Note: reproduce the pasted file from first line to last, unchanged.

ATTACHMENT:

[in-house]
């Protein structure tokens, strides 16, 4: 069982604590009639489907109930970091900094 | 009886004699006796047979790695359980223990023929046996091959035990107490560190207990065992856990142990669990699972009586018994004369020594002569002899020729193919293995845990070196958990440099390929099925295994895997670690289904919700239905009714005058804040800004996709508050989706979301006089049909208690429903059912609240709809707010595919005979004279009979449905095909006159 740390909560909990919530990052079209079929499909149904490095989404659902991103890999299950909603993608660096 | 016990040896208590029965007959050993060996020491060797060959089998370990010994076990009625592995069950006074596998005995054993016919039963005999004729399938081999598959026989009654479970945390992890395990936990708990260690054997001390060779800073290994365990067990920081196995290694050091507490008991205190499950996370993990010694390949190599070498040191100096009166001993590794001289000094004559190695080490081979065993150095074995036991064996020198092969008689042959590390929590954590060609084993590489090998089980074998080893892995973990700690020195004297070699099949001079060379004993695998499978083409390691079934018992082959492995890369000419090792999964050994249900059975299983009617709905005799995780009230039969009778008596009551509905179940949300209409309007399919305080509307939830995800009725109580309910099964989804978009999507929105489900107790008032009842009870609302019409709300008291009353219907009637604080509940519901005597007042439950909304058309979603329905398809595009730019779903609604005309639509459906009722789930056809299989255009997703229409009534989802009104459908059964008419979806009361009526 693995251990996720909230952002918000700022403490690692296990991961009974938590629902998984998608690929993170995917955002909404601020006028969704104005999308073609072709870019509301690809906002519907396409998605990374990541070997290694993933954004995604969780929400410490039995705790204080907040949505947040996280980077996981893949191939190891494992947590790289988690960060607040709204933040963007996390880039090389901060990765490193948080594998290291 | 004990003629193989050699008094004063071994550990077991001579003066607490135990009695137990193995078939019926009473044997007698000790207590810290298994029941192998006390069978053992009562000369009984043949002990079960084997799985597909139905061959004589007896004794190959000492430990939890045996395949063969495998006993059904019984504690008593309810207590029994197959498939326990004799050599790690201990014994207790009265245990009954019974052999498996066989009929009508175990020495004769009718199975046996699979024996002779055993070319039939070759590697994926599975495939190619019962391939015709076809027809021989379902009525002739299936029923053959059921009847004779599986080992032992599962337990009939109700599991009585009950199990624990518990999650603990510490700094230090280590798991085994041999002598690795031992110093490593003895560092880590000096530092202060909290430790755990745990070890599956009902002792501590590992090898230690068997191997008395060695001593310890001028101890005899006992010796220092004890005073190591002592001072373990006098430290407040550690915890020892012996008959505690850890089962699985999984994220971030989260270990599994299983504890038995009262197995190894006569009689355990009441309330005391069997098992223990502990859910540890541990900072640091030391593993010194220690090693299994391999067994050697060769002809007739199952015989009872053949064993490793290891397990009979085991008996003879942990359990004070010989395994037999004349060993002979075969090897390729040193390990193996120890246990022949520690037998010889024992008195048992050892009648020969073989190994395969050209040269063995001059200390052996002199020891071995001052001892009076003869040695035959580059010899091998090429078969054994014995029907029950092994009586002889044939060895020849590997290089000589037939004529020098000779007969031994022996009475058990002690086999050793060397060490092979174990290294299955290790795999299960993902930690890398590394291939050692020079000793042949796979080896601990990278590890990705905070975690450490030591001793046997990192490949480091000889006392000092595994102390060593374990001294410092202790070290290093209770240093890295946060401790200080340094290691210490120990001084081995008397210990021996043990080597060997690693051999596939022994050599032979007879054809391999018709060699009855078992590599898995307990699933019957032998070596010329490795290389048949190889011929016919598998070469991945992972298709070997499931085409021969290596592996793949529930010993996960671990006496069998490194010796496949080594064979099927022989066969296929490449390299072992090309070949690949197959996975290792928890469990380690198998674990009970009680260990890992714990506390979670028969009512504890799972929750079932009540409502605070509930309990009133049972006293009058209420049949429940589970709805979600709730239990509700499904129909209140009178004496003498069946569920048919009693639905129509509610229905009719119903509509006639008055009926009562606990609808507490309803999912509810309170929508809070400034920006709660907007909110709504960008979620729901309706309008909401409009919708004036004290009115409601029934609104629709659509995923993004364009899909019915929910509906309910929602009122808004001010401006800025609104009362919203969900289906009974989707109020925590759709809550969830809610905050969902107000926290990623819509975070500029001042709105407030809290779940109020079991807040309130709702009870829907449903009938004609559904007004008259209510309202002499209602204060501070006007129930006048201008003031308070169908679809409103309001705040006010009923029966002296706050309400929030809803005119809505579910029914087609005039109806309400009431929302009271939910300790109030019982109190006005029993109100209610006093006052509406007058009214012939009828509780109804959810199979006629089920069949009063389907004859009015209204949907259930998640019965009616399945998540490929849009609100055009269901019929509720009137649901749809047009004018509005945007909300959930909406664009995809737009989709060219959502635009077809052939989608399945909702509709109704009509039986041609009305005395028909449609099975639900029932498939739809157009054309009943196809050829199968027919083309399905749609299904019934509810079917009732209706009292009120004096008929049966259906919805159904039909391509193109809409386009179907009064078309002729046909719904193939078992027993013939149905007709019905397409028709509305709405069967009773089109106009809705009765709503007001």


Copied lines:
[in-house]
């Protein structure tokens, strides 16, 4: 069982604590009639489907109930970091900094 | 009886004699006796047979790695359980223990023929046996091959035990107490560190207990065992856990142990669990699972009586018994004369020594002569002899020729193919293995845990070196958990440099390929099925295994895997670690289904919700239905009714005058804040800004996709508050989706979301006089049909208690429903059912609240709809707010595919005979004279009979449905095909006159 740390909560909990919530990052079209079929499909149904490095989404659902991103890999299950909603993608660096 | 016990040896208590029965007959050993060996020491060797060959089998370990010994076990009625592995069950006074596998005995054993016919039963005999004729399938081999598959026989009654479970945390992890395990936990708990260690054997001390060779800073290994365990067990920081196995290694050091507490008991205190499950996370993990010694390949190599070498040191100096009166001993590794001289000094004559190695080490081979065993150095074995036991064996020198092969008689042959590390929590954590060609084993590489090998089980074998080893892995973990700690020195004297070699099949001079060379004993695998499978083409390691079934018992082959492995890369000419090792999964050994249900059975299983009617709905005799995780009230039969009778008596009551509905179940949300209409309007399919305080509307939830995800009725109580309910099964989804978009999507929105489900107790008032009842009870609302019409709300008291009353219907009637604080509940519901005597007042439950909304058309979603329905398809595009730019779903609604005309639509459906009722789930056809299989255009997703229409009534989802009104459908059964008419979806009361009526 693995251990996720909230952002918000700022403490690692296990991961009974938590629902998984998608690929993170995917955002909404601020006028969704104005999308073609072709870019509301690809906002519907396409998605990374990541070997290694993933954004995604969780929400410490039995705790204080907040949505947040996280980077996981893949191939190891494992947590790289988690960060607040709204933040963007996390880039090389901060990765490193948080594998290291 | 004990003629193989050699008094004063071994550990077991001579003066607490135990009695137990193995078939019926009473044997007698000790207590810290298994029941192998006390069978053992009562000369009984043949002990079960084997799985597909139905061959004589007896004794190959000492430990939890045996395949063969495998006993059904019984504690008593309810207590029994197959498939326990004799050599790690201990014994207790009265245990009954019974052999498996066989009929009508175990020495004769009718199975046996699979024996002779055993070319039939070759590697994926599975495939190619019962391939015709076809027809021989379902009525002739299936029923053959059921009847004779599986080992032992599962337990009939109700599991009585009950199990624990518990999650603990510490700094230090280590798991085994041999002598690795031992110093490593003895560092880590000096530092202060909290430790755990745990070890599956009902002792501590590992090898230690068997191997008395060695001593310890001028101890005899006992010796220092004890005073190591002592001072373990006098430290407040550690915890020892012996008959505690850890089962699985999984994220971030989260270990599994299983504890038995009262197995190894006569009689355990009441309330005391069997098992223990502990859910540890541990900072640091030391593993010194220690090693299994391999067994050697060769002809007739199952015989009872053949064993490793290891397990009979085991008996003879942990359990004070010989395994037999004349060993002979075969090897390729040193390990193996120890246990022949520690037998010889024992008195048992050892009648020969073989190994395969050209040269063995001059200390052996002199020891071995001052001892009076003869040695035959580059010899091998090429078969054994014995029907029950092994009586002889044939060895020849590997290089000589037939004529020098000779007969031994022996009475058990002690086999050793060397060490092979174990290294299955290790795999299960993902930690890398590394291939050692020079000793042949796979080896601990990278590890990705905070975690450490030591001793046997990192490949480091000889006392000092595994102390060593374990001294410092202790070290290093209770240093890295946060401790200080340094290691210490120990001084081995008397210990021996043990080597060997690693051999596939022994050599032979007879054809391999018709060699009855078992590599898995307990699933019957032998070596010329490795290389048949190889011929016919598998070469991945992972298709070997499931085409021969290596592996793949529930010993996960671990006496069998490194010796496949080594064979099927022989066969296929490449390299072992090309070949690949197959996975290792928890469990380690198998674990009970009680260990890992714990506390979670028969009512504890799972929750079932009540409502605070509930309990009133049972006293009058209420049949429940589970709805979600709730239990509700499904129909209140009178004496003498069946569920048919009693639905129509509610229905009719119903509509006639008055009926009562606990609808507490309803999912509810309170929508809070400034920006709660907007909110709504960008979620729901309706309008909401409009919708004036004290009115409601029934609104629709659509995923993004364009899909019915929910509906309910929602009122808004001010401006800025609104009362919203969900289906009974989707109020925590759709809550969830809610905050969902107000926290990623819509975070500029001042709105407030809290779940109020079991807040309130709702009870829907449903009938004609559904007004008259209510309202002499209602204060501070006007129930006048201008003031308070169908679809409103309001705040006010009923029966002296706050309400929030809803005119809505579910029914087609005039109806309400009431929302009271939910300790109030019982109190006005029993109100209610006093006052509406007058009214012939009828509780109804959810199979006629089920069949009063389907004859009015209204949907259930998640019965009616399945998540490929849009609100055009269901019929509720009137649901749809047009004018509005945007909300959930909406664009995809737009989709060219959502635009077809052939989608399945909702509709109704009509039986041609009305005395028909449609099975639900029932498939739809157009054309009943196809050829199968027919083309399905749609299904019934509810079917009732209706009292009120004096008929049966259906919805159904039909391509193109809409386009179907009064078309002729046909719904193939078992027993013939149905007709019905397409028709509305709405069967009773089109106009809705009765709503007001």